Alaska Medical Library spreads pandemic knowledge near and far
ANCHORAGE, Alaska (KTUU) - In the University of Alaska Anchorage/Alaska Pacific University Consortium Library, there’s a small section on the second floor where the Alaska Medical Library is located. Regardless of its size, the library is making a big impact in spreading knowledge about the coronavirus nationwide.
According to Sigrid Brudie, interim head of the medical library, it works like any library. It’s staffed with librarians who are able to fill requests for journals, articles, research and a slew of other information resources in the medical field.
“A lot of that is what we do, providing journal articles,” Brudie said. “Both for Alaska folks and we’re part of a service called DOCLINE. It’s the interlibrary loan network for the National Library of Medicine. So we fill requests for libraries all over the country and Canada.”
That means the people who work for the state started figuring out what to do about the pandemic in part by going to the library. Brudie said the initial questions were about things like detection on polymerase chain reaction tests and when exposed health care providers would be safe to return to work.
However, they didn’t, and still don’t, have all the answers, as new information about COVID-19 is learned every day. Brudie said they didn’t have any information about how long someone with COVID-19 should stay in the hospital, since the virus was so new.
Brudie explained the way they look for info is usually two ways. One request is literature searches, where they are given a topic and find as much information as they can. She said they usually didn’t get too many of those requests, but during the pandemic, they found themselves doing around eight times as many literature searches.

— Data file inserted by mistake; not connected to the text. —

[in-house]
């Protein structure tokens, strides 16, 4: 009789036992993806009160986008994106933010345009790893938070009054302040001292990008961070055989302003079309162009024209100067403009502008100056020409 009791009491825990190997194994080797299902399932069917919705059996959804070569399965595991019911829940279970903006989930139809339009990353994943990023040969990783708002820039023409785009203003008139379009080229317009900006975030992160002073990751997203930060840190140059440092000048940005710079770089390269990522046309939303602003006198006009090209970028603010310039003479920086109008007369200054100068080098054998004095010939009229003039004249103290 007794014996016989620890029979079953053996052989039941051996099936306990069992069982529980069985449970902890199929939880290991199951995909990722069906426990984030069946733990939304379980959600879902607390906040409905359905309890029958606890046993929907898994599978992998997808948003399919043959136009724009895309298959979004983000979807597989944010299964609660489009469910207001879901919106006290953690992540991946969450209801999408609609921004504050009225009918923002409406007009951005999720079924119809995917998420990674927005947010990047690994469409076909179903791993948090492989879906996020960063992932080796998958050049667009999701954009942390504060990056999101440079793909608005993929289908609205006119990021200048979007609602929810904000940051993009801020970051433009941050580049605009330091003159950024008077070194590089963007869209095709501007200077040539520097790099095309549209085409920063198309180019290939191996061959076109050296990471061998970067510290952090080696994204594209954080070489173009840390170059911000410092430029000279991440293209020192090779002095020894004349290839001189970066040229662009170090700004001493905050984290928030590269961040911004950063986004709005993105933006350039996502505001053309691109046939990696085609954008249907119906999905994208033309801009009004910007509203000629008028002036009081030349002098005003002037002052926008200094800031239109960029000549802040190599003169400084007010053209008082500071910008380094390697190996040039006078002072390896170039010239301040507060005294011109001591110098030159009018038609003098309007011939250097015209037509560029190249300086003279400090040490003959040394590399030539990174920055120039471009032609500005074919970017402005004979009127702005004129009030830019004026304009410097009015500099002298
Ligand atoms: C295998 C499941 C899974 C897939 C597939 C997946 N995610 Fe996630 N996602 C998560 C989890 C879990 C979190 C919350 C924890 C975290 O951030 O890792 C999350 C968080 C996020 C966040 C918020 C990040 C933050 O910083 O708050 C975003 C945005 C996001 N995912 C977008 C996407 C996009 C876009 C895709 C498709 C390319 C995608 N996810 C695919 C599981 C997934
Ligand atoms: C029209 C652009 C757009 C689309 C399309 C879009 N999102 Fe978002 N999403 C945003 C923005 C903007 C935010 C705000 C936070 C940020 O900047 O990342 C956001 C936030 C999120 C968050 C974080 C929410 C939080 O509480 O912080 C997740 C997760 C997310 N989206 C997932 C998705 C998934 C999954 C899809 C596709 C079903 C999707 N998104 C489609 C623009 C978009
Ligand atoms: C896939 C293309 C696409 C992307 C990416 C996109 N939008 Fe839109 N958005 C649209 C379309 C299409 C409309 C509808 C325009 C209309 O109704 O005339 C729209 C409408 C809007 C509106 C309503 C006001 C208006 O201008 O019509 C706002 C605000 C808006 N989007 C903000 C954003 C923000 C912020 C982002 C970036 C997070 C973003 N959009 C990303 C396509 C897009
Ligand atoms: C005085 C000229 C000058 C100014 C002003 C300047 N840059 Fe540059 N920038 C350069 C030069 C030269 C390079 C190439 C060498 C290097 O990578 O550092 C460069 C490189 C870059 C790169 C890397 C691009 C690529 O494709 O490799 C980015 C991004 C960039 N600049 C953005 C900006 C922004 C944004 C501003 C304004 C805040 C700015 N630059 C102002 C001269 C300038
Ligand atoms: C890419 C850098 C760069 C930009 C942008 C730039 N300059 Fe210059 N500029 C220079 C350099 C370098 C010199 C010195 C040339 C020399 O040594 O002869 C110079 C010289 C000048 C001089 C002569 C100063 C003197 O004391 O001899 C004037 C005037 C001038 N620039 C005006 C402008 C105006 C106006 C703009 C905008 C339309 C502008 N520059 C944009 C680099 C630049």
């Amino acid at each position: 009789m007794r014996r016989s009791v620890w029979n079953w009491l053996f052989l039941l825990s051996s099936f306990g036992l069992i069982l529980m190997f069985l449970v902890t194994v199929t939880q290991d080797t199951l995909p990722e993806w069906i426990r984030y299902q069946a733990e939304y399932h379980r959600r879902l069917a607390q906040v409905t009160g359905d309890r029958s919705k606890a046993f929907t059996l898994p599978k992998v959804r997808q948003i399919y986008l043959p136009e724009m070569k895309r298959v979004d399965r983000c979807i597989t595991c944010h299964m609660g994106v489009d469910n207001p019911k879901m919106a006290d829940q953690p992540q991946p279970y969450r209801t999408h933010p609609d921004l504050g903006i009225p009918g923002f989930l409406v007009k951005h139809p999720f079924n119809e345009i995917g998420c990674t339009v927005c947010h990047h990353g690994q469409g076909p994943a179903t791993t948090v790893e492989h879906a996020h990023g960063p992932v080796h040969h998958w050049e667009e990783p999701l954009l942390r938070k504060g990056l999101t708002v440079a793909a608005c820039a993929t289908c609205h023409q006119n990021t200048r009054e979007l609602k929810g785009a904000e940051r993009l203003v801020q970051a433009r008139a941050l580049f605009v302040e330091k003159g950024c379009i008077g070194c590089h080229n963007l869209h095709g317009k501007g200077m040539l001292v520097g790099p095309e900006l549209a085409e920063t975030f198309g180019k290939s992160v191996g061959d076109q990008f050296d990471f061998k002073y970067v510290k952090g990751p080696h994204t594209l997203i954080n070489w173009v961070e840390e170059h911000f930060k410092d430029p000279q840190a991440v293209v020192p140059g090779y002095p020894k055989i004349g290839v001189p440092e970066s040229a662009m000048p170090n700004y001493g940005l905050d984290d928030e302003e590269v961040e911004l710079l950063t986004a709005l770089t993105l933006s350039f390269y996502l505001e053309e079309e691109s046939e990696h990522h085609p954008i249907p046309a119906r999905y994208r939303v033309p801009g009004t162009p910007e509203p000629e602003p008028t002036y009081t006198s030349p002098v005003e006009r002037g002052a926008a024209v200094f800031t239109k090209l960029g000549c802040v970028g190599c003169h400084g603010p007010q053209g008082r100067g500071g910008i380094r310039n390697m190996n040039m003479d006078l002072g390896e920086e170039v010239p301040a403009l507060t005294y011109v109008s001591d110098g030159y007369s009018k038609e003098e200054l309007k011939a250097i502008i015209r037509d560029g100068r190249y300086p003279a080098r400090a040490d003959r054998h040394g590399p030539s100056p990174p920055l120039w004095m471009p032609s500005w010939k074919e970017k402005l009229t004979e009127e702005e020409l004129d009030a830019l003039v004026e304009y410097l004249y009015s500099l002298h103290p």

Then there are article searches, when the requester knows exactly what article they want from the database. Those are simpler, but according to the person filling most of those requests at the library, Sarah Dutton, there have been more of these requests.
“We used to only fill about 75 a month, and when it was really bad, we were up to almost 400 a month,” Dutton said.
Part of the reason they get so many of these requests is that many medical libraries in the country are cut off from their collections because of pandemic restrictions. Many librarians in the Lower 48 can’t get to their books and computers to find what to fill their own requests.
However, they can still get them because of the DOCLINE network. Some of the institutions asking for help make it easier to see how big a deal the small Alaska Medical Library has been during the pandemic.
“We have Yale, we have Harvard, Kansas does a lot from us. Their collection is very similar to ours, but once again they couldn’t physically get into their own materials so they were asking us for a lot more of those print materials,” Dutton said.
Brudie said as new information and research pours in, the amount of requests in general has remained busy but has leveled out. However, with growing reports of COVID-19 variants bringing in more questions, she’s expecting the requests to pick up again.
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